Engineer Reuben Brewer and SRI International, a nonprofit scientific research institute based in California, developed a police robot for traffic stops. This new robot is expected to act as a buffer between the officer and motorist during an encounter, reported The Washington Post.
The project began several years ago in Brewer’s garage but has since been in development at SRI International’s facilities in California. The robot, dubbed GoBetween, is designed to make it safer for both the officer and the motorist.
“The main advantage of a robot over a human is that physical danger no longer matters,” Brewer wrote after being reached by email by The Post.
“The robot is purely defensive, so it can’t hurt the motorist. If the motorist damages the robot, it’s only tax payer money to replace it.”
“People are more dangerous when they’re scared, so the goal is to remove the possibility of being physically hurt so that they’re less scared and less dangerous,” he added.
When the officer pulls over a vehicle, GoBetween is deployed, which is a mechanism attached to the driver’s side of the police car, extends a rolling aluminum track to the motorist’s window with a robot at the end. At the same time, a spike strip extends from the robot and unfolds between the vehicle’s front and rear tires, stopping a potential high-speed chase.
GoBetween is a weaponless robot includes two video cameras, a microphone, bar-code scanner, and a speaker that allows the police officer and motorist to communicate. The car-bode scanner allows the driver to scan their license, a signature pad allows the driver to sign a ticket, and a printer provides the driver with a ticket. Brewer told The Post future prototypes will include new sensors, including a Passive Alcohol Sensor to “sniff for drunk driving.”
Brewer pointed out GoBetween may reduce tension at traffic stops. He admitted his robot could not remove human bias from interactions between police officers and drivers.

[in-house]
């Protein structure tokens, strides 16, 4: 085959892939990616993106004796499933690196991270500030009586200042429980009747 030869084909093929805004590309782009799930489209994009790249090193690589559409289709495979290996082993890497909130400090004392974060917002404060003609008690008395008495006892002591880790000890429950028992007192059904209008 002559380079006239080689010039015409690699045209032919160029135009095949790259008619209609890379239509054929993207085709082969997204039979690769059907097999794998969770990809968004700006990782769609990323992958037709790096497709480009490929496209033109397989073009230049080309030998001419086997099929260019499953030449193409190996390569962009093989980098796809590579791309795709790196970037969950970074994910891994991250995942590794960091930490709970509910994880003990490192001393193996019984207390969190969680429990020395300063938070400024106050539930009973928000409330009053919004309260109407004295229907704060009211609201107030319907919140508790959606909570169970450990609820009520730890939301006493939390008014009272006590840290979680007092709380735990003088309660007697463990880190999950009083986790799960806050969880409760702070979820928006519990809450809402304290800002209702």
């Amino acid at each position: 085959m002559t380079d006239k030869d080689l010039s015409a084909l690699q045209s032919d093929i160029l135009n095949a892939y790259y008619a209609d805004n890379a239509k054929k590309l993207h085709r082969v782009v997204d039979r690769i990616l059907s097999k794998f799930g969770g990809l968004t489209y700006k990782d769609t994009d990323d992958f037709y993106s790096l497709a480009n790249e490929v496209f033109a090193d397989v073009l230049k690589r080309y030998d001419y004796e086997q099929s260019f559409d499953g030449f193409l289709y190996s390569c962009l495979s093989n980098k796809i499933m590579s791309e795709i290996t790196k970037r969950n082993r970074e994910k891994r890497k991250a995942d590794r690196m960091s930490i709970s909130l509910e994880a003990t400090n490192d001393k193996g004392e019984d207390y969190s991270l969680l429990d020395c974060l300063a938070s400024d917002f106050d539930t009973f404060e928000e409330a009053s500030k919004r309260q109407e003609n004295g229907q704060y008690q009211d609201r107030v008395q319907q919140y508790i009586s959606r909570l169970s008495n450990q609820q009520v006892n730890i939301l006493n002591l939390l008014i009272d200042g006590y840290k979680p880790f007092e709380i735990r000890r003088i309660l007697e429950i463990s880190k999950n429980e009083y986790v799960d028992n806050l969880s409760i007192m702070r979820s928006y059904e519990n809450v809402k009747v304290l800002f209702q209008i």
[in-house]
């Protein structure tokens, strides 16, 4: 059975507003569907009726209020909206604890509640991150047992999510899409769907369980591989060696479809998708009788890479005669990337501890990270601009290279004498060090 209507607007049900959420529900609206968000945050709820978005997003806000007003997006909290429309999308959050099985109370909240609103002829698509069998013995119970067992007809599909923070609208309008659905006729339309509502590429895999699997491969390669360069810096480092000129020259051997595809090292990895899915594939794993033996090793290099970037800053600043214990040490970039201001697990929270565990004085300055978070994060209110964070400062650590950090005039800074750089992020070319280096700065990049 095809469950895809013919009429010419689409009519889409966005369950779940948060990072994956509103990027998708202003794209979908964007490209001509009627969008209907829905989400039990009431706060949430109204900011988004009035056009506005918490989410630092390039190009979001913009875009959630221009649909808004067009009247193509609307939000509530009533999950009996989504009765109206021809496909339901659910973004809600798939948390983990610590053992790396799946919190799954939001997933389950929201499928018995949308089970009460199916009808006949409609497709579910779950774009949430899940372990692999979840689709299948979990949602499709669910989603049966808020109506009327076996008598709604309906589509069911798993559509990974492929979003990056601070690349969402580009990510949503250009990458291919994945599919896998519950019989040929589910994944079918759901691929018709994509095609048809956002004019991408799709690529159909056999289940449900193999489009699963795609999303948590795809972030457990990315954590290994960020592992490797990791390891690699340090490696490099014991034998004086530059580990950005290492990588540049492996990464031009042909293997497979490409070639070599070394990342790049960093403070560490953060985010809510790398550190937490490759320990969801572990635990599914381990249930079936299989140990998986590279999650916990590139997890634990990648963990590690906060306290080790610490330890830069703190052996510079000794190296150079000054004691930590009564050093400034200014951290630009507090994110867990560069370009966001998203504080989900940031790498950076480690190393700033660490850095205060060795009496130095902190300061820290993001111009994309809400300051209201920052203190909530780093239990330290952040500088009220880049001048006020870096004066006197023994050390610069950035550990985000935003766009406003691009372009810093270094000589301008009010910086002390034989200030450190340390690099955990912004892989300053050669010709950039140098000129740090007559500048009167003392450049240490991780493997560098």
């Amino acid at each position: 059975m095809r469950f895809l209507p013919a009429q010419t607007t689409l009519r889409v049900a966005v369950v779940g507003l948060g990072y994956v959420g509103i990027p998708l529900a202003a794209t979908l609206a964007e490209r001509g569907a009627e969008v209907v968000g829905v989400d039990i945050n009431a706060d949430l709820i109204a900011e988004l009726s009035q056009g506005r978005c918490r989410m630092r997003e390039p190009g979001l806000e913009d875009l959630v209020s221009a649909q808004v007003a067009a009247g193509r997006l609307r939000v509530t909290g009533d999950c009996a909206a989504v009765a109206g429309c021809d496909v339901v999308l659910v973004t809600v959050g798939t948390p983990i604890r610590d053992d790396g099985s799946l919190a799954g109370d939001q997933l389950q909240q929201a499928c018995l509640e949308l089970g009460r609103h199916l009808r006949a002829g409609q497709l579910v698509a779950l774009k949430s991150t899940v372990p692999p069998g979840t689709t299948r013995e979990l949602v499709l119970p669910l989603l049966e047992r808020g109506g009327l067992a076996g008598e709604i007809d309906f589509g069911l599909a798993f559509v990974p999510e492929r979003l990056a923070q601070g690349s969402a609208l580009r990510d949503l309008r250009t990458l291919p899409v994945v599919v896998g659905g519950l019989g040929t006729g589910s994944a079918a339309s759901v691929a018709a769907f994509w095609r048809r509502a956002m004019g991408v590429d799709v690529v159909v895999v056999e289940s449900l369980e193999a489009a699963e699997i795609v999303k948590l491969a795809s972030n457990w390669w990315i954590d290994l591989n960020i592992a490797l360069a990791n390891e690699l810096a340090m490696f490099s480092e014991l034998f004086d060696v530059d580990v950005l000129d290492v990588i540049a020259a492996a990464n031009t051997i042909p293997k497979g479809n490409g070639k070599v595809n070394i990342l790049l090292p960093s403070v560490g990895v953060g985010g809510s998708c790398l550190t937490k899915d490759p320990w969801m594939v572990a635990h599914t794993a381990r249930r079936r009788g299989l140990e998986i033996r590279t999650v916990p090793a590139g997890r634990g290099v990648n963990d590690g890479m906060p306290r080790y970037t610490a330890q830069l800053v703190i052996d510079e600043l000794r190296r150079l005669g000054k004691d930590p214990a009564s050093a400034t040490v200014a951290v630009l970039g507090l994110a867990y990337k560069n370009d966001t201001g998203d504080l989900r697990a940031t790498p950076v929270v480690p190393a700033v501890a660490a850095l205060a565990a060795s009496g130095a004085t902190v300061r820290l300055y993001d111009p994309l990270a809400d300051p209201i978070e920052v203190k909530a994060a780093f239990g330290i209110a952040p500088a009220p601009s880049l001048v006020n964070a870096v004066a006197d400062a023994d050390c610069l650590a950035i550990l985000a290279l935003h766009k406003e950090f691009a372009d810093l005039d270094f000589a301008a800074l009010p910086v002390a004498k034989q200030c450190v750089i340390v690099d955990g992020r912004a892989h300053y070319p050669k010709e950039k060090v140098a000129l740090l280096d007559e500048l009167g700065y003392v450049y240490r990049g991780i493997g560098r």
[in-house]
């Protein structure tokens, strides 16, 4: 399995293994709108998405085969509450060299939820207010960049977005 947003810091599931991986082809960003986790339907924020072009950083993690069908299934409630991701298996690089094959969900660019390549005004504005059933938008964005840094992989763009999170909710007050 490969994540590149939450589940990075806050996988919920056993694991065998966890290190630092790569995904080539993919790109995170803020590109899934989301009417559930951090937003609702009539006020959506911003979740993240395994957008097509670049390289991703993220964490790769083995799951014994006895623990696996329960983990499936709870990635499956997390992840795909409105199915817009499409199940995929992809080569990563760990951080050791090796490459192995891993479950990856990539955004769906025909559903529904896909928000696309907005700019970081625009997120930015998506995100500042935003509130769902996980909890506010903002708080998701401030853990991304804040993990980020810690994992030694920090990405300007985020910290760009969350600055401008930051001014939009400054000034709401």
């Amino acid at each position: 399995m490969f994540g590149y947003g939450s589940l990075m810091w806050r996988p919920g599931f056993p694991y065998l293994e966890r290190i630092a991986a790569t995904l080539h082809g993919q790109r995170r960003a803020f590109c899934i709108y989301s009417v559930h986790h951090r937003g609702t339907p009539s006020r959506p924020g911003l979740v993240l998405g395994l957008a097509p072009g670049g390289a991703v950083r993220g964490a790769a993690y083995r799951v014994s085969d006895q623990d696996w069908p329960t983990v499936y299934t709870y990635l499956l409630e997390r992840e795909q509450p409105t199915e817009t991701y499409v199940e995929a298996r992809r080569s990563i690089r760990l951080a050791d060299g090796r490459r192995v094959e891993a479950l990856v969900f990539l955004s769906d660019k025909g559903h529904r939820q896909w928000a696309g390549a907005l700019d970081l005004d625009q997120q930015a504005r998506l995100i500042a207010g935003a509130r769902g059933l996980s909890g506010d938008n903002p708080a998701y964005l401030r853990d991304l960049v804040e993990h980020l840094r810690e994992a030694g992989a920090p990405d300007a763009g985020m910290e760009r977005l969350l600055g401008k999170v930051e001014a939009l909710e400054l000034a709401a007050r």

“Whatever inequalities there currently are with police cars pulling over minorities more often will still be there once there’s a robot on their car,” he wrote.
“The difference is that those interactions (however unequal they may be) shouldn’t result in anyone getting hurt or killed.”
The robot has been shown to several police departments and received an underwhelming response, Brewer said.
Police officers across the country make more than 50,000 traffic stops per day, according to The Stanford Open Policing Project.
In 2017, the FBI’s Uniform Crime Report showed 5,108 officers were assaulted during traffic stops and pursuits, at an average of 14 officers per day.
Brewer said he’s working on securing a pilot test for GoBetween with a police department.
“I’d love to have a police department test my prototype during actual traffic stops so that we can learn what its real-life limitations are,” he added.
“It’s ready to go, just need a willing partner to test it out!”
The policing environment of the 2020s could so much different than what is seen today. A new wave of investments in automation could alleviate some of the dangers that police officers encounter while on duty. But – with the proliferation of self-driving cars, GoBetween could one day eliminate the need for human officers patrolling the streets, in search for drivers abusing traffic laws.